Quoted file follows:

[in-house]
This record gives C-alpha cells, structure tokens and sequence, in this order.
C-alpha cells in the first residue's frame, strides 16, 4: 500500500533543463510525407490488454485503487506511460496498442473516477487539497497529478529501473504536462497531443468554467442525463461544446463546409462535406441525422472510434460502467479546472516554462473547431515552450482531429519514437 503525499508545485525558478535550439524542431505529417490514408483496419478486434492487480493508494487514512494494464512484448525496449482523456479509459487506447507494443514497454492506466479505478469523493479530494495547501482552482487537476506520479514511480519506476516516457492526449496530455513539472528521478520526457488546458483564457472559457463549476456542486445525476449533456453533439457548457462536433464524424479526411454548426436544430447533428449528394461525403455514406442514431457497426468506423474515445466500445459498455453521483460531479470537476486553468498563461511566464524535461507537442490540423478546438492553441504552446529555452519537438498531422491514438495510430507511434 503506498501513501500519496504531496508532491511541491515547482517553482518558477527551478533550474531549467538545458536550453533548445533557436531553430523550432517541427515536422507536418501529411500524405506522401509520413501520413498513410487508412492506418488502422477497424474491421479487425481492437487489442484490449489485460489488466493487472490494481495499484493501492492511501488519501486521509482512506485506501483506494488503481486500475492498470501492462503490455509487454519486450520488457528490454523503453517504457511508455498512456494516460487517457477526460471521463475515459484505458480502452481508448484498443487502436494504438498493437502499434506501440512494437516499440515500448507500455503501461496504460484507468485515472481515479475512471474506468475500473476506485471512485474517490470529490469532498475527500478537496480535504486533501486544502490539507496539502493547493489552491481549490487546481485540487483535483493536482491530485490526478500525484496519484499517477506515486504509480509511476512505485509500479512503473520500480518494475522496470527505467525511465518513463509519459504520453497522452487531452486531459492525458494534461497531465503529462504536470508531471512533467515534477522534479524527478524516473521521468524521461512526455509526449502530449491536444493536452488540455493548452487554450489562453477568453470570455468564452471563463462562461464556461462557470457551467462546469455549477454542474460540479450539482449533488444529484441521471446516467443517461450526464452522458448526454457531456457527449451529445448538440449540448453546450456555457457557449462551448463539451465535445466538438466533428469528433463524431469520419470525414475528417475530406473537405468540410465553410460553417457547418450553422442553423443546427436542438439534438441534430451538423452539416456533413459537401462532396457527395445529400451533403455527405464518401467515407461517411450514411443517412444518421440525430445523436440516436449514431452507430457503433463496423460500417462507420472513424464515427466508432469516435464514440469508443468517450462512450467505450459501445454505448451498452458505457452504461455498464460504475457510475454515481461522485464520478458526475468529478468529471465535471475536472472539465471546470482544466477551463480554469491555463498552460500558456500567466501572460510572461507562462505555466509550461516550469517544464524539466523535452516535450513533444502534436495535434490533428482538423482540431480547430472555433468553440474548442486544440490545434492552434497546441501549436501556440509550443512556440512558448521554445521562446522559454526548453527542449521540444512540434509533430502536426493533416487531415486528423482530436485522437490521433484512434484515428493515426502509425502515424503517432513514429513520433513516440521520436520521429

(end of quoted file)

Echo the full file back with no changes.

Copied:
[in-house]
This record gives C-alpha cells, structure tokens and sequence, in this order.
C-alpha cells in the first residue's frame, strides 16, 4: 500500500533543463510525407490488454485503487506511460496498442473516477487539497497529478529501473504536462497531443468554467442525463461544446463546409462535406441525422472510434460502467479546472516554462473547431515552450482531429519514437 503525499508545485525558478535550439524542431505529417490514408483496419478486434492487480493508494487514512494494464512484448525496449482523456479509459487506447507494443514497454492506466479505478469523493479530494495547501482552482487537476506520479514511480519506476516516457492526449496530455513539472528521478520526457488546458483564457472559457463549476456542486445525476449533456453533439457548457462536433464524424479526411454548426436544430447533428449528394461525403455514406442514431457497426468506423474515445466500445459498455453521483460531479470537476486553468498563461511566464524535461507537442490540423478546438492553441504552446529555452519537438498531422491514438495510430507511434 503506498501513501500519496504531496508532491511541491515547482517553482518558477527551478533550474531549467538545458536550453533548445533557436531553430523550432517541427515536422507536418501529411500524405506522401509520413501520413498513410487508412492506418488502422477497424474491421479487425481492437487489442484490449489485460489488466493487472490494481495499484493501492492511501488519501486521509482512506485506501483506494488503481486500475492498470501492462503490455509487454519486450520488457528490454523503453517504457511508455498512456494516460487517457477526460471521463475515459484505458480502452481508448484498443487502436494504438498493437502499434506501440512494437516499440515500448507500455503501461496504460484507468485515472481515479475512471474506468475500473476506485471512485474517490470529490469532498475527500478537496480535504486533501486544502490539507496539502493547493489552491481549490487546481485540487483535483493536482491530485490526478500525484496519484499517477506515486504509480509511476512505485509500479512503473520500480518494475522496470527505467525511465518513463509519459504520453497522452487531452486531459492525458494534461497531465503529462504536470508531471512533467515534477522534479524527478524516473521521468524521461512526455509526449502530449491536444493536452488540455493548452487554450489562453477568453470570455468564452471563463462562461464556461462557470457551467462546469455549477454542474460540479450539482449533488444529484441521471446516467443517461450526464452522458448526454457531456457527449451529445448538440449540448453546450456555457457557449462551448463539451465535445466538438466533428469528433463524431469520419470525414475528417475530406473537405468540410465553410460553417457547418450553422442553423443546427436542438439534438441534430451538423452539416456533413459537401462532396457527395445529400451533403455527405464518401467515407461517411450514411443517412444518421440525430445523436440516436449514431452507430457503433463496423460500417462507420472513424464515427466508432469516435464514440469508443468517450462512450467505450459501445454505448451498452458505457452504461455498464460504475457510475454515481461522485464520478458526475468529478468529471465535471475536472472539465471546470482544466477551463480554469491555463498552460500558456500567466501572460510572461507562462505555466509550461516550469517544464524539466523535452516535450513533444502534436495535434490533428482538423482540431480547430472555433468553440474548442486544440490545434492552434497546441501549436501556440509550443512556440512558448521554445521562446522559454526548453527542449521540444512540434509533430502536426493533416487531415486528423482530436485522437490521433484512434484515428493515426502509425502515424503517432513514429513520433513516440521520436520521429